If attracting crowds is any indicator of electoral fortunes, Mamata Banerjee can rest assured that she has already upset the Left Front applecart in north Bengal.
The region, from the hills of Darjeeling to the plains of Malda, will go to the polls on April 18, kicking off the crucial battle for Bengal.
On Tuesday, the Trinamool chief addressed no fewer than five meetings stretching from Kumargram to Kalchini, from Dhupguri and Moinaguri to Falakata. And, in the past two days, Mamata has addressed no fewer than a dozen election rallies.
North Bengal has always been the Trinamool's weak link and the Left Front bastion. In the outgoing assembly, out of the 54 seats in the region, the Congress and Trinamool jointly hold 11 seats, while the Left has a formidable strength of 40 (three seats are held by the GNLF).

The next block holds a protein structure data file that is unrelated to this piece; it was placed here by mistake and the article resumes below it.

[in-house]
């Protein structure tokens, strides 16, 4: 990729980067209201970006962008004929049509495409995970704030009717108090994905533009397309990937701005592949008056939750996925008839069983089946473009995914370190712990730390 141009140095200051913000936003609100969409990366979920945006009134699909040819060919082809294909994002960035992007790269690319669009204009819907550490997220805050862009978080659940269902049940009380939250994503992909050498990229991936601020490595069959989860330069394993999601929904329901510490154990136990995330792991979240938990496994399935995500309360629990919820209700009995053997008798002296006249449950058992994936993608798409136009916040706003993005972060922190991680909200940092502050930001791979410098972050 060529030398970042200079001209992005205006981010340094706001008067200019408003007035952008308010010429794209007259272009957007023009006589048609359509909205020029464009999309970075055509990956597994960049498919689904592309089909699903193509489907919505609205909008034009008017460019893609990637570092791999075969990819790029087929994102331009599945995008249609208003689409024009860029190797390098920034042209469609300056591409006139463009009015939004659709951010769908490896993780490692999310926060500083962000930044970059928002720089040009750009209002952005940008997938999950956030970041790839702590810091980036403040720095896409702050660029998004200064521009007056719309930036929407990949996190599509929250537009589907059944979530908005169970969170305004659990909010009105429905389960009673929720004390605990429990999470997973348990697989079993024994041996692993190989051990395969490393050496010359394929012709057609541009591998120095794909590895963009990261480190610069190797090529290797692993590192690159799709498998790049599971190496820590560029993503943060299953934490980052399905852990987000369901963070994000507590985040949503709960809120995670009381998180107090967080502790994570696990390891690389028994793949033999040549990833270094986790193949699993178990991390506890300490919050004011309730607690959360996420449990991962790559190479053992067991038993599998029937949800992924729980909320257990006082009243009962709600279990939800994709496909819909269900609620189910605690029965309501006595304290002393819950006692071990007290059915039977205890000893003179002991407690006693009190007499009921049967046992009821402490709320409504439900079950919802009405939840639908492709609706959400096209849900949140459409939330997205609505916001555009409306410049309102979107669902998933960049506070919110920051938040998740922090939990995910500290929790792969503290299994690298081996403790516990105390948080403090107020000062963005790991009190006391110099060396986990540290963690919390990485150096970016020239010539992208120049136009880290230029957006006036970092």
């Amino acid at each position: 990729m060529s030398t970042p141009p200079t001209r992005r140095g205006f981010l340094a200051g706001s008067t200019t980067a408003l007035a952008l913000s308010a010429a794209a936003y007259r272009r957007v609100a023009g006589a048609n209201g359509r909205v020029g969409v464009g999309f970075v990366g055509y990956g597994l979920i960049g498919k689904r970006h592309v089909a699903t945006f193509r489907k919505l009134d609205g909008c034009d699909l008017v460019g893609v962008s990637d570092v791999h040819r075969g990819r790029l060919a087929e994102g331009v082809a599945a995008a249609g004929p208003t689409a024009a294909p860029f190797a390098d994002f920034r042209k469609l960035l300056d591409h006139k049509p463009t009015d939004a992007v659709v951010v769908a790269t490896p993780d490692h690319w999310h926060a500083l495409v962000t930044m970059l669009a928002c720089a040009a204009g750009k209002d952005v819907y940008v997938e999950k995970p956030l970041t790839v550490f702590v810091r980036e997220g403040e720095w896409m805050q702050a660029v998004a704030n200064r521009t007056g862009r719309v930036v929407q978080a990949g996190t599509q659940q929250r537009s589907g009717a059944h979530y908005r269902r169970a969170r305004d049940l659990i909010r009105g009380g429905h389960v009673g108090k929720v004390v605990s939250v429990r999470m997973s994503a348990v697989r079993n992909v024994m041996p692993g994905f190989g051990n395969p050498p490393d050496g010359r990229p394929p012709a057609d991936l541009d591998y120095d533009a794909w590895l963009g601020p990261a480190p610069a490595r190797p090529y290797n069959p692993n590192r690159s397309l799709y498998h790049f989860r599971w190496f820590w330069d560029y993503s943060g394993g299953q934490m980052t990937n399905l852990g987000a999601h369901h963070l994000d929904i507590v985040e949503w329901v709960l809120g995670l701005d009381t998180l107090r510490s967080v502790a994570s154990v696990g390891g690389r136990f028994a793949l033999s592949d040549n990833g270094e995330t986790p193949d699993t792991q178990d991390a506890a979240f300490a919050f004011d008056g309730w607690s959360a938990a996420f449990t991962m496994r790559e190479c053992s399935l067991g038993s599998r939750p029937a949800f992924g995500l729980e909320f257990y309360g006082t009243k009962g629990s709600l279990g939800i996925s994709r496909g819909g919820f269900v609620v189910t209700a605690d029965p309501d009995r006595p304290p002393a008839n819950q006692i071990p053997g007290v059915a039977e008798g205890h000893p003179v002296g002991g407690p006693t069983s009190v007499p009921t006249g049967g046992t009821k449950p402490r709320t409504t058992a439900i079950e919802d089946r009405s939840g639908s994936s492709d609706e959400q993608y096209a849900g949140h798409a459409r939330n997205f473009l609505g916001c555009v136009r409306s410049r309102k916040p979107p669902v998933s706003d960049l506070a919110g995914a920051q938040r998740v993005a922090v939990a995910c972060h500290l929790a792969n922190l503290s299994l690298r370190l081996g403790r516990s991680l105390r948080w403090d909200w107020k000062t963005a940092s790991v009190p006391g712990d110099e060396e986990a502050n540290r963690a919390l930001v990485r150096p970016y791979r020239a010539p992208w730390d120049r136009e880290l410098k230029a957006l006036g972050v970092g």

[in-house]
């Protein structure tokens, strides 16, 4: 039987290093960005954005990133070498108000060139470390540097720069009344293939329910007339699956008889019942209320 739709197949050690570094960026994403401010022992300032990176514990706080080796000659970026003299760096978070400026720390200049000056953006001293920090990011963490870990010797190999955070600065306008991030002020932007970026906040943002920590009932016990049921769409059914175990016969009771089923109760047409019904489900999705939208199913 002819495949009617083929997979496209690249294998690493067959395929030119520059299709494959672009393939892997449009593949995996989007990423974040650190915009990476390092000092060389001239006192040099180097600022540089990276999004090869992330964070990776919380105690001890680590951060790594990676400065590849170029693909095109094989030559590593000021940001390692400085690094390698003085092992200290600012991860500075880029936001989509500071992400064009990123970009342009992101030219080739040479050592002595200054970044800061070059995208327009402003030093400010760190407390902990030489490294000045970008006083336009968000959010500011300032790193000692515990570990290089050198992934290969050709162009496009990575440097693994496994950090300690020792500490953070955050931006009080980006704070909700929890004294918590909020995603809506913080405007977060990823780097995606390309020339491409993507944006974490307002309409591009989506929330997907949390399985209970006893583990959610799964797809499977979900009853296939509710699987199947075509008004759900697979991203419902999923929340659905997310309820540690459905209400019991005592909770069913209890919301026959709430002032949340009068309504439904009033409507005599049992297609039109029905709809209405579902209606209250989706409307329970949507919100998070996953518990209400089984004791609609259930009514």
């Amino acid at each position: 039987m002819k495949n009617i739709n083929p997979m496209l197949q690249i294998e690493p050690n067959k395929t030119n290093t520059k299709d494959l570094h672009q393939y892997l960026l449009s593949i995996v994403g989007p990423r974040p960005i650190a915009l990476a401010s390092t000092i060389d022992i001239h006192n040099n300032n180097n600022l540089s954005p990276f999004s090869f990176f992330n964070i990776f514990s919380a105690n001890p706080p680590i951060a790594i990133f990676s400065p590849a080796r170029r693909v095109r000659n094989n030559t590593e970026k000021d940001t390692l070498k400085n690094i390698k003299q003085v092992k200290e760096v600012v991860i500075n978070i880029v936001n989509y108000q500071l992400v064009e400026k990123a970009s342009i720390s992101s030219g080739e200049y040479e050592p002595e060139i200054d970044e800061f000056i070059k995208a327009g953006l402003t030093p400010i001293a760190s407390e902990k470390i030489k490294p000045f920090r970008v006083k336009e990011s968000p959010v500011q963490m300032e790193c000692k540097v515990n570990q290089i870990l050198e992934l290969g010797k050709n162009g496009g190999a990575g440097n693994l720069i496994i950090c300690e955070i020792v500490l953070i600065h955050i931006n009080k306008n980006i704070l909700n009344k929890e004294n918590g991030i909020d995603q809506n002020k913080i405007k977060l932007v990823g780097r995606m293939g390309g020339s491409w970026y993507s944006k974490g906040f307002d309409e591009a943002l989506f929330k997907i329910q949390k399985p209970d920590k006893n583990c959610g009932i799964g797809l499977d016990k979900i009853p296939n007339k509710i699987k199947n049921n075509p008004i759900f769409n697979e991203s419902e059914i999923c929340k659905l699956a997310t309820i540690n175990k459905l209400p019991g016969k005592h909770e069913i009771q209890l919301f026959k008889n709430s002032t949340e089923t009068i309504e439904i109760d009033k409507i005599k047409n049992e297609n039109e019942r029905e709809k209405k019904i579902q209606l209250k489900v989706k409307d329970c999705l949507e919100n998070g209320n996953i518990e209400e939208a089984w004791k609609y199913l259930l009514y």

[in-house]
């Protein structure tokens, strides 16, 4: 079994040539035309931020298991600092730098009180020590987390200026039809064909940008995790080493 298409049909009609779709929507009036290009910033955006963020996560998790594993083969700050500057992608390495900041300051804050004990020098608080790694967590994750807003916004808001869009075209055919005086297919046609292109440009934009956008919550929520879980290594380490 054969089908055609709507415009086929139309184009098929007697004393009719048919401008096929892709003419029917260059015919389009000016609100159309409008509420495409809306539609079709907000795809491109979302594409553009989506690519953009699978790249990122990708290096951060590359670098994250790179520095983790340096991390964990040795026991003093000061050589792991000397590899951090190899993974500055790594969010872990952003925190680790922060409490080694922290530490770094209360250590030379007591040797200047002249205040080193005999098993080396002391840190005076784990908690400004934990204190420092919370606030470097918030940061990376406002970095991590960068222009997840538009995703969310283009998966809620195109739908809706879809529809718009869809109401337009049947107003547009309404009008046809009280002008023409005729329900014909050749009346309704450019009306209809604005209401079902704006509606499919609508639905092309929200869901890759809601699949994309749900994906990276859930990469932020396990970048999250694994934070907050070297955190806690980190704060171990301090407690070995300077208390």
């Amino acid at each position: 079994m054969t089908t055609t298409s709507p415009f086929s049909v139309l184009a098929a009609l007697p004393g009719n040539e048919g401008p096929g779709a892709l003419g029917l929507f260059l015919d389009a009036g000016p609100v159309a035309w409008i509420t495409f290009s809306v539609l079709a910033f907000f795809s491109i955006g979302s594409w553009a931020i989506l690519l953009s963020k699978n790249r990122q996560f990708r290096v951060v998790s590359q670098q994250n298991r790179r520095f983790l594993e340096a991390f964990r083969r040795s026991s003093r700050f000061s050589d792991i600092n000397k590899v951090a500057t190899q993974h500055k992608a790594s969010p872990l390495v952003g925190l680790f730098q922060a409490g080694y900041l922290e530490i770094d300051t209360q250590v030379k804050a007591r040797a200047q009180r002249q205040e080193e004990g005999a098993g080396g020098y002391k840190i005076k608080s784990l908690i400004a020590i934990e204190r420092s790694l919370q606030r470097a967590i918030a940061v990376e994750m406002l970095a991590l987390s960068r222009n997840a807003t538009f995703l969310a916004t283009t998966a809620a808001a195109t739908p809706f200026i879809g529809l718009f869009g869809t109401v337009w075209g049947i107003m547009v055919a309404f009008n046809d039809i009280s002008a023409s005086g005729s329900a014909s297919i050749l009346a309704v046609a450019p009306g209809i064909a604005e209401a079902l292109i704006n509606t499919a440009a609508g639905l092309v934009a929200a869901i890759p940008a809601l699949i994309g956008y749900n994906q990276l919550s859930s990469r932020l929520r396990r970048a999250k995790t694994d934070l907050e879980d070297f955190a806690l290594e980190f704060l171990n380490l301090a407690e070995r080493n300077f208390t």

This time, however, the circumstances are not as rosy for the Left.
A Mamata wave is sweeping the state, the tea belt voters are upset with the Marxists and Bimal Gurung's Gorkha Janmukti Morcha has made inroads into the Left votebank in the Dooars area.
No wonder then that both the Trinamool and the Congress have jumped headlong into North Bengal. All alliance heavyweights are parked in the area and central leaders Sonia Gandhi and son Rahul will soon be making their debut in the area.
Malda and Dinajpur won over, Mamata landed on Tuesday deep inside the Left's territory.
"I've announced many rail projects for the region. I'll do more if you help me to come to power," she told cheering crowds at a rally near Jalpaiguri.
More rallies have been planned over the next few days.
Mamata will address voters in distant Coochbehar and Siliguri before returning to her base in Kolkata for the Bengali New Year.